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Relative efficacy of using behavioral consultation as an approach to teacher stress management

Tunnecliffe, M.R., Leach, D.J. and Tunnecliffe, L.P. (1986) Relative efficacy of using behavioral consultation as an approach to teacher stress management. Journal of School Psychology, 24 (2). pp. 123-131.

Link to Published Version: http://dx.doi.org/10.1016/0022-4405(86)90004-X
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Abstract

The general literature has been slow to focus on the empirical validation of approaches to teacher occupational stress management. Using matched teacher groups, in this investigation we have outlined, compared, and evaluated two teacher stress management techniques, collaborative behavioral consultation (CBC) and relaxation training. Analyses of perceived teacher stress levels before intervention, after intervention, and at the follow-up assessment period revealed greater maintenance of effectiveness for the CBC group than for a control group. Such an ongoing effect was not found for the relaxation training approach. The possible reasons for these results were seen in terms of the more durable systemic, problem-solving nature of CBC, which, when focused on organizational and environmental stressors, contrasts sharply with the more individual-clinical approach to stress management exemplified by relaxation training.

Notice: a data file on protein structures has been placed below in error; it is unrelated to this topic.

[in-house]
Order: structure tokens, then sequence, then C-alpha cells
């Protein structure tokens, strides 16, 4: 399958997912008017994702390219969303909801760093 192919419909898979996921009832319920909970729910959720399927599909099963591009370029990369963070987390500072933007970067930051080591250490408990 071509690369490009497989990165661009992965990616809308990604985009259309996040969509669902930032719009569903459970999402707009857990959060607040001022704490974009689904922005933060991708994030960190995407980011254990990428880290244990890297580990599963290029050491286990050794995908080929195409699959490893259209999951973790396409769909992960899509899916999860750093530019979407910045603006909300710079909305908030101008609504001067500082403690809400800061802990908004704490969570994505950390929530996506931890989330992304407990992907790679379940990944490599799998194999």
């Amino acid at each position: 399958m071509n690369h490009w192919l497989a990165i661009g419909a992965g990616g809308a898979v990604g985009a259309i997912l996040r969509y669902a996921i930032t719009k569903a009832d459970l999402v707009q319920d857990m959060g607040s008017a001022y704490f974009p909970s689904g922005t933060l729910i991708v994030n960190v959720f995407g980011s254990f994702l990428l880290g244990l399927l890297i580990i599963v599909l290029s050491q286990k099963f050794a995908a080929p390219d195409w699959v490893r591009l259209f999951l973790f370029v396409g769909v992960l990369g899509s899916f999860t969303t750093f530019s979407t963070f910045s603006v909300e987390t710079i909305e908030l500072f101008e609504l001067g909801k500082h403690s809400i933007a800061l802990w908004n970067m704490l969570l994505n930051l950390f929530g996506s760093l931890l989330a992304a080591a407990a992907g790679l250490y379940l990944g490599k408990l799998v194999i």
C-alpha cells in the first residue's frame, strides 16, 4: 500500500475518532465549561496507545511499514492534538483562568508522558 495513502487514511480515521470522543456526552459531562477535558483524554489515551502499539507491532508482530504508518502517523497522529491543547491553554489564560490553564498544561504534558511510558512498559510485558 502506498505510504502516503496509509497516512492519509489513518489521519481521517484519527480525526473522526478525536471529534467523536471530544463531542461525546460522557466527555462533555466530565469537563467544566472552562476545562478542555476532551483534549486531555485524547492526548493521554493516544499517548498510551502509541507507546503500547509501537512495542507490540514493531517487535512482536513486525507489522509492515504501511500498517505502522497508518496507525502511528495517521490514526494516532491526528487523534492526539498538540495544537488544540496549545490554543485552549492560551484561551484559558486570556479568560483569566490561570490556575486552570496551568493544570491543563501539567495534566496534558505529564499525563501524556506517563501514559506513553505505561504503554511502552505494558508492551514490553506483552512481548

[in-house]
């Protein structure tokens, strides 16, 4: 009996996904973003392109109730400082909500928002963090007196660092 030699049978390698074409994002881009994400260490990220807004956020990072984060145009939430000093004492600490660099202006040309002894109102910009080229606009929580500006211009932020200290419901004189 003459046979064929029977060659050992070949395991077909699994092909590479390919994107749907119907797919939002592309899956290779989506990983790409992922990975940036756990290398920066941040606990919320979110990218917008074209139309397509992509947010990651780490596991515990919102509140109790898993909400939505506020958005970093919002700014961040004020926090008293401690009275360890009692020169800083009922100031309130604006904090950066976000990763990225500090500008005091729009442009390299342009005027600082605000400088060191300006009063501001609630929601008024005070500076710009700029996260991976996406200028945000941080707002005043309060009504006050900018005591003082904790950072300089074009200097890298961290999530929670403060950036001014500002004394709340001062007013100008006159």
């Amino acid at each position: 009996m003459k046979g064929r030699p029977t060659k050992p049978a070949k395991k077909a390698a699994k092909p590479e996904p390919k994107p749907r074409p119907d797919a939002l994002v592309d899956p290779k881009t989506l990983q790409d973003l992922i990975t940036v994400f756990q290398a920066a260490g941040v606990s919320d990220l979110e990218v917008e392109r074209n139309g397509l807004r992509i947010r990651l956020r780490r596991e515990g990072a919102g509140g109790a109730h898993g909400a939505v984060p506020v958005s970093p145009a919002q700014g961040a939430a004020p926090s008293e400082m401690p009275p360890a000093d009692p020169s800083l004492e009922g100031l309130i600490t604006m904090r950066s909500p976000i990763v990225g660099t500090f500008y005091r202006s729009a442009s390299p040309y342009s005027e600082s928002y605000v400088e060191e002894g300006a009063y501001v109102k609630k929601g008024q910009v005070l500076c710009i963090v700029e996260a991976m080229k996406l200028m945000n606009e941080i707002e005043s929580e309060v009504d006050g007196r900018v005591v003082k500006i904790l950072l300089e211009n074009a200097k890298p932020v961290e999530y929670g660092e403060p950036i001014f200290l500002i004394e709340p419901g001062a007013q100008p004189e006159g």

Publication Type: Journal Article
Murdoch Affiliation: School of Social Inquiry
Publisher: Elsevier
Copyright: 1986 The Journal of School Psychology Inc.
URI: http://researchrepository.murdoch.edu.au/id/eprint/20667
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